ixtern wrote:
And how do you mix the oscillators?


I've tried a few approaches - through 100k resistors, through diodes, direct connection. I even built some basic transistor buffer circuits and ran each output through that. Same result. I even get the problem when only one output is connected to anything.
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JovianPyx



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PostPosted: Wed Mar 27, 2019 6:51 am    Post subject: Reply with quote  Mark this post and the followings unread

mewo2 wrote:
ixtern wrote:
And how do you mix the oscillators?


I've tried a few approaches - through 100k resistors, through diodes, direct connection. I even built some basic transistor buffer circuits and ran each output through that. Same result. I even get the problem when only one output is connected to anything.


Using 100 K resistors to mix won't do damage, but connecting outputs directly together is just as bad as grounding outputs. When one output is "high" and another is "low", they cause a connection from +V through two "on" transistors and then to ground. Pretty much shunting V+ to ground. Diodes are OK, but I'd put a resistor from the diodes' outputs to ground so that the diodes have what it takes to turn on. The best way is to use an opamp with feedback resistor and input resistors to form a virtual ground node. Google "opamp audio mixer" for details. Since there's no complete schematic, only a partial one, it's still difficult to see exactly what is going on. When building things, it's a good idea to draw out the full circuit before you start to build. There's no way to see what is really there without such a drawing. Your transistor buffer may work, but it really depends on exactly how that is hooked up - and we can't see any of that.

But that doesn't solve the noise problem you currently experience. Note that grounding outputs or connecting outputs to outputs can damage the 40106, so I would at least suspect that your current 40106 has died or is partially bad. This sounds like there was/is a bad connection or wrong connection somewhere. I'll guess it's on a breadboard. I would rebuild the circuit (take it all apart and start over) using a new 40106. I would build one oscillator section first and see that it works properly. Then add another oscillator and test both. Keep doing that until it's finished. Very often rebuilding fixes such things.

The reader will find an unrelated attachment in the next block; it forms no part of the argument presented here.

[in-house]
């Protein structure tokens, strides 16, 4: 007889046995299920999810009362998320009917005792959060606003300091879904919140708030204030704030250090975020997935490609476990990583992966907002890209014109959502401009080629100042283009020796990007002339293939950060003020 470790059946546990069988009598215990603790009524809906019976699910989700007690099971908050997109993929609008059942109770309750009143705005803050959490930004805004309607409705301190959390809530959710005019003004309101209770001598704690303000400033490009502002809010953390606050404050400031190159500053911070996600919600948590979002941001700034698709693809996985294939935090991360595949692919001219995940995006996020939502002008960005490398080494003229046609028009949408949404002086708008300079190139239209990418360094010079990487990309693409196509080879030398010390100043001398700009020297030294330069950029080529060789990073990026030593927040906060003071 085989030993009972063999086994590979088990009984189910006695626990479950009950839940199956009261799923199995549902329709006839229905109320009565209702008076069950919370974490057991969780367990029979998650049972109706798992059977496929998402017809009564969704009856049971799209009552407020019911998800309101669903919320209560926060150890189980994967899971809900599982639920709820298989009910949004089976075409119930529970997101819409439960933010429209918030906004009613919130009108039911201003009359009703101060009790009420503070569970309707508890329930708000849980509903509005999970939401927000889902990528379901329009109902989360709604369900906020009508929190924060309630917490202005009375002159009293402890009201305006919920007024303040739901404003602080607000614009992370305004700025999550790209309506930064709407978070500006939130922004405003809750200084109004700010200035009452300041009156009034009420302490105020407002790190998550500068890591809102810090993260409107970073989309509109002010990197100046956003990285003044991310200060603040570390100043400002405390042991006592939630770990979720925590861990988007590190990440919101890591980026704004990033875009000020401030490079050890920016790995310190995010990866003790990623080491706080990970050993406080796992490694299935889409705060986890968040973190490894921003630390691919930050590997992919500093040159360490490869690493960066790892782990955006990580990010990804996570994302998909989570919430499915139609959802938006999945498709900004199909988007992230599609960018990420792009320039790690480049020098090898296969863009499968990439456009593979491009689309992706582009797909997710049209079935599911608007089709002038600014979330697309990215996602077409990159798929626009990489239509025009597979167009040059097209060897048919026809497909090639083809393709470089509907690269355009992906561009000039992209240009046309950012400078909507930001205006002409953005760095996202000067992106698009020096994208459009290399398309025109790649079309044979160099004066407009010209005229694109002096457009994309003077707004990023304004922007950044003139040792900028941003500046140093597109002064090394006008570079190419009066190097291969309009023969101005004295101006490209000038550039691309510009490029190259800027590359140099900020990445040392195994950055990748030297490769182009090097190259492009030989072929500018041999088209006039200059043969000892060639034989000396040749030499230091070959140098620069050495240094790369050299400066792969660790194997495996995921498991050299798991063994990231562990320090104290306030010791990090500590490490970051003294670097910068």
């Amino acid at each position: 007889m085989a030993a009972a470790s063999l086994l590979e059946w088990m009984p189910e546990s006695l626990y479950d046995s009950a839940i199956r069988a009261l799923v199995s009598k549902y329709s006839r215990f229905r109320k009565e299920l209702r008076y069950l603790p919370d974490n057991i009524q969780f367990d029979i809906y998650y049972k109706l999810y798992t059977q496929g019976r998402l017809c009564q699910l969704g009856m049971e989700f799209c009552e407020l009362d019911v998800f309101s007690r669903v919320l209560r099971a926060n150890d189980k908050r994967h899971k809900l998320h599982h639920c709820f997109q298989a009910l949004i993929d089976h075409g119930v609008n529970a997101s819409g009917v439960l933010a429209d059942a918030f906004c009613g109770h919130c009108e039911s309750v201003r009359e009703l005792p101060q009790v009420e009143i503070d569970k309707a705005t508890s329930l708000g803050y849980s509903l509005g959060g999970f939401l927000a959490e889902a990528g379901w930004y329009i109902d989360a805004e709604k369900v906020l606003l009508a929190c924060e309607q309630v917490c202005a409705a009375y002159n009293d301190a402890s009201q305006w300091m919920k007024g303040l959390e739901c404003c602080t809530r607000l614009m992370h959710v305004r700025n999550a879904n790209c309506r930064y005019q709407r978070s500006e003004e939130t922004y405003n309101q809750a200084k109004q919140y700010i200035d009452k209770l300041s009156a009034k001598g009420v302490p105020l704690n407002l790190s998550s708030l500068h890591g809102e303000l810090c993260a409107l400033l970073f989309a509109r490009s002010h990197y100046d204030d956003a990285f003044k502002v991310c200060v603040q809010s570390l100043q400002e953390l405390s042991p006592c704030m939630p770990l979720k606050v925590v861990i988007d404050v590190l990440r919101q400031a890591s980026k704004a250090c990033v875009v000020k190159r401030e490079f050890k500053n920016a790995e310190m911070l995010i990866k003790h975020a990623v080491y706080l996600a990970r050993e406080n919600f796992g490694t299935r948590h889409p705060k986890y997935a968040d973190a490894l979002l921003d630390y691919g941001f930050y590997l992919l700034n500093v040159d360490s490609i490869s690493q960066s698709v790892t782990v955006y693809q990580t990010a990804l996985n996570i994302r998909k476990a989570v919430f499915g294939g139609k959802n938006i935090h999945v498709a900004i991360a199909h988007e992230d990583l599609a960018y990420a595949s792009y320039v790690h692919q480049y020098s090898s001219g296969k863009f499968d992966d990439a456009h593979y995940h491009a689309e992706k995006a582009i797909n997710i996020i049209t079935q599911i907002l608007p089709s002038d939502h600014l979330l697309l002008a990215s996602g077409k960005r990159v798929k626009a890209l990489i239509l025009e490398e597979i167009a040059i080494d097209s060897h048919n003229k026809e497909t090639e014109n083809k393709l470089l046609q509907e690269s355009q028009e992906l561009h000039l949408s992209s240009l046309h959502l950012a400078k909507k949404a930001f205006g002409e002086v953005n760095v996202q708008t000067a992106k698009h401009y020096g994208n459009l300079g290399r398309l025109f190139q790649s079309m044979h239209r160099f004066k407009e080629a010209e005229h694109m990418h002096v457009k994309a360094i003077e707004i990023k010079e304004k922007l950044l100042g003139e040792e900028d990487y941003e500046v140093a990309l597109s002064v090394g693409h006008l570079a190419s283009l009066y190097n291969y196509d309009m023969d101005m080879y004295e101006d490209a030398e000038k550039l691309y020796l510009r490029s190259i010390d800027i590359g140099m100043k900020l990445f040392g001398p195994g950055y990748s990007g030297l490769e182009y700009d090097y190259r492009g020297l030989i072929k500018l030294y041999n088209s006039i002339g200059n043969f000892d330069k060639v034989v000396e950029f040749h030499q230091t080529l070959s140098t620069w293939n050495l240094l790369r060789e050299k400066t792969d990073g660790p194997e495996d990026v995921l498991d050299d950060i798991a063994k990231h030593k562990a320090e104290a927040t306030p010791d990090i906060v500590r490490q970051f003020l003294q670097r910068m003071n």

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piedwagtail



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PostPosted: Thu Mar 28, 2019 4:14 pm    Post subject: Reply with quote  Mark this post and the followings unread

What supply voltage are you using?

I had a strange experience with some square wave generation like this where the 40106s (HEF.... IIRC)I had at hand got burning hot at 15V. Never understood why but implementing a 7805 regulator for 5V operation and it performed immaculately.
Gave me a preference to avoid 40106 for life though!

R
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PostPosted: Wed May 22, 2019 11:51 am    Post subject: Reply with quote  Mark this post and the followings unread

It sounds like a symptom of an ungrounded chip. I'd double double check your ground pin connection on the chip.
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fetideye



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PostPosted: Mon Jun 03, 2019 1:10 pm    Post subject: Reply with quote  Mark this post and the followings unread

build the circuit on a perfboard.
sometimes the breadboard is to blame for weird stuff happening